It’s that time of year again to marvel at the projects you completed during the year and kick yourself for ones that didn’t get done. (Or maybe it’s just frustration at having the lack of sewing time to complete the to-do pile…)
As noted in my 2012 list, reviewing my completed projects is not something I do/did. I’m always looking forward to upcoming projects. (Man, am I excited for 2014!!)
Although, it’s not all bad to look back and see what you’ve accomplished. It sure is a confidence booster because you get a glance at techniques you didn’t think you could do but did them anyway. This makes going forward so much more fun for upcoming challenges!
My sewing time in 2013 was limited as I was serving 230 students in our online classes. Whoot! Here’s run down of what DID get accomplished.
1880 Paisley Imperial Lobster Tail Bustle
Because why not have a red bustle?! Who’s to see that intricate paisley pattern anyways? Besides, wool paisley fabrics were quite popular for bustles in the 1870s & 1880s. You can see one here.
The bustle was needed for future 1880s shelf bustle projects. But the project was also to create our Lobster Tail Bustle Class. I LOVE the shape, easy pattern and perfect silhouette.
Bustle Era Blue Stripe Petticoat Bustle
Many, many years ago I made the Truly Victorian Petticoat Bustle – back when my hips were a couple inches smaller. I’ve needed a new one for years and since at the beginning of 2013 I was deep into petticoats and bustles I decided the time had come for a new one. Yay for better fitting silhouette supports!
1870s Trained Bustle
Later in the year I had a trained dinner gown planned. Remember, for a well-done historical ensemble we must start from the skin out. Laughing Moon had released a wired, trained bustle pattern, and I decided it would support my skirt in a way petticoats only couldn’t.
The construction wasn’t too bad, only the lack of wire cutting lengths left out of the instructions. Ugh… But the result worked well.
For more details on all three of the above bustle projects you can read the delightful story of struggles and heroic achievements in The Tail of 3 Bustles.
1887 Summer Berry Trifle Dress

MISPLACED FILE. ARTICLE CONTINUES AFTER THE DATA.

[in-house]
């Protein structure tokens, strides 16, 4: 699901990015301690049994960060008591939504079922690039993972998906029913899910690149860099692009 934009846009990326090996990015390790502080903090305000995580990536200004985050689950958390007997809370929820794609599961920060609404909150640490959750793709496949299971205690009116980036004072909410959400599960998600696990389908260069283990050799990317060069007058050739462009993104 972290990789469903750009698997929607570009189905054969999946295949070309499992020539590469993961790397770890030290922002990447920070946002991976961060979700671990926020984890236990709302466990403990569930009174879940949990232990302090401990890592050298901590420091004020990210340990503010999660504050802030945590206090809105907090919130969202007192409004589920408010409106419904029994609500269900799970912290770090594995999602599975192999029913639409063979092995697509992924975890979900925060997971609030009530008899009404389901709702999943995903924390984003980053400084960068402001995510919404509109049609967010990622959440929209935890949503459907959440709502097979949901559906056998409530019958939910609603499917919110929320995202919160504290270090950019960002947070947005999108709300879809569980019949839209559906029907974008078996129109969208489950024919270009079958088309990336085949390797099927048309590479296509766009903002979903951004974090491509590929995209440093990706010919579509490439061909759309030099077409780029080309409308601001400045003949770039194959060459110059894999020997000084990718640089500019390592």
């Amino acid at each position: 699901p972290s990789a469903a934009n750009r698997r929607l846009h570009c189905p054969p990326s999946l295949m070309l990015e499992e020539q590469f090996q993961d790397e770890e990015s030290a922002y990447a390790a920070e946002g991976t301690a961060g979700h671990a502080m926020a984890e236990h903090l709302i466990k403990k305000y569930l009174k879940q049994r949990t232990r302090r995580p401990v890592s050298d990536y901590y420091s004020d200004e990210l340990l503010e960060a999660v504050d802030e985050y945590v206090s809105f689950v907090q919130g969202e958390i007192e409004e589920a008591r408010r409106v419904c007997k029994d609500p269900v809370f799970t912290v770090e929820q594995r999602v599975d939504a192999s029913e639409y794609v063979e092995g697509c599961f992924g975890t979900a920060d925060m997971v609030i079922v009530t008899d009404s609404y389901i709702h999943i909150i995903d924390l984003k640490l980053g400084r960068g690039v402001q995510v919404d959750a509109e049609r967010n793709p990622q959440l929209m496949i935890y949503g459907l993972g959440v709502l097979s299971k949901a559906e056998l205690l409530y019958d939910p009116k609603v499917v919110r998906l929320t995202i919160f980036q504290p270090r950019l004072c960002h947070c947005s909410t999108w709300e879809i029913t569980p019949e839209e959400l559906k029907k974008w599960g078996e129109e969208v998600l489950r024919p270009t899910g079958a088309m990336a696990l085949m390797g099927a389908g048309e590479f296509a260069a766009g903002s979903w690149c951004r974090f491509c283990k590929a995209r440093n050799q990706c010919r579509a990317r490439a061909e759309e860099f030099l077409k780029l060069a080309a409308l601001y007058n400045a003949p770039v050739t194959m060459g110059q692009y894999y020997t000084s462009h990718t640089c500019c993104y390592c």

June brought a needed vacation for me and my husband. We ended up in Boise, Idaho (a new state for us) to meet fellow costuming friends for a costuming workshop and enjoy the area.
Of course, going to dinner in costume demanded a new dress.
The late 1880s full bustle silhouette started with the formation of the underskirt to support the multi-directional striped fabric. I pushed through the voice of procrastination and finished the buttons in time for dinner.
I’m loving the all-stripe Berry dress! It’s great fun to wear.
1887 Summer Berry Hat
No period correct outfit is complete without a hat (or bonnet). The Summer Berry Hat project not only completed the 1887 Berry Dress but helped produce another new online class where we make Bustle Era hats.
I have had to fend off hungry folks wanting to steal a bite of the (plastic) strawberry. Ha!
1875 Scotch & Soda Dinner Dress
The last big project of the year came in the form of expensive silk tartan fabric transformed into a dinner dress for the Costume College gala in early August.
Much drool has been wiped up over viewing of this fashion plate. When the chance came to purchase fabric in my family’s MacGregor tartan sett I pulled out this plate and started the challenge.
The dinner dress came together with blood, sweat and tears (don’t they all?). And I’m over the moon proud to represent my clan and distant cousins through a time-traveling historical costume.
1912 Sugared Violets Hat
To finish out the year, aside from making necessary repairs and setting on heretofore pushed aside hooks & eyes, I managed to build a Titanic Era/Edwardian hat.
The accompanying 1913 striped dress has been cut out. However, the required silk for lining was not to be found in the stash so the project has been delayed. So… I made the hat first.
The 18″ frame was cut from crown buckram using Lynn McMasters’ basic pattern and covered with a striped cotton sateen. The tulle was simply draped around the crown and hand tacked down. The bow is a poly lining fabric that will also be used on the dress. The belt buckle was an antique store find. 🙂
Now bring on 2014!! In making a new year’s sewing list I will always glance at the projects from years past to see whether or not to add anything back in. As you know, it’s the new outfits that excite and a shoulder is shrugged at those “old” undone projects. Oh well…
Here’s what’s on my docket so far
- 1913 Sugared Violets Dress
- Petticoat in coffee print fabric (because FUN!)
- 1838 Persimmon Puff dress
- 1890s All-black dress (skirt & bodice)
- C.1900 Walking skirts and basic blouses (2 sets) for everyday wear
Other 2014 projects I can’t mention just yet will be for new online classes. Regency and Civil War are fighting it out…)
What was your favorite completed costume project of 2013? What project are you looking forward to making in 2014?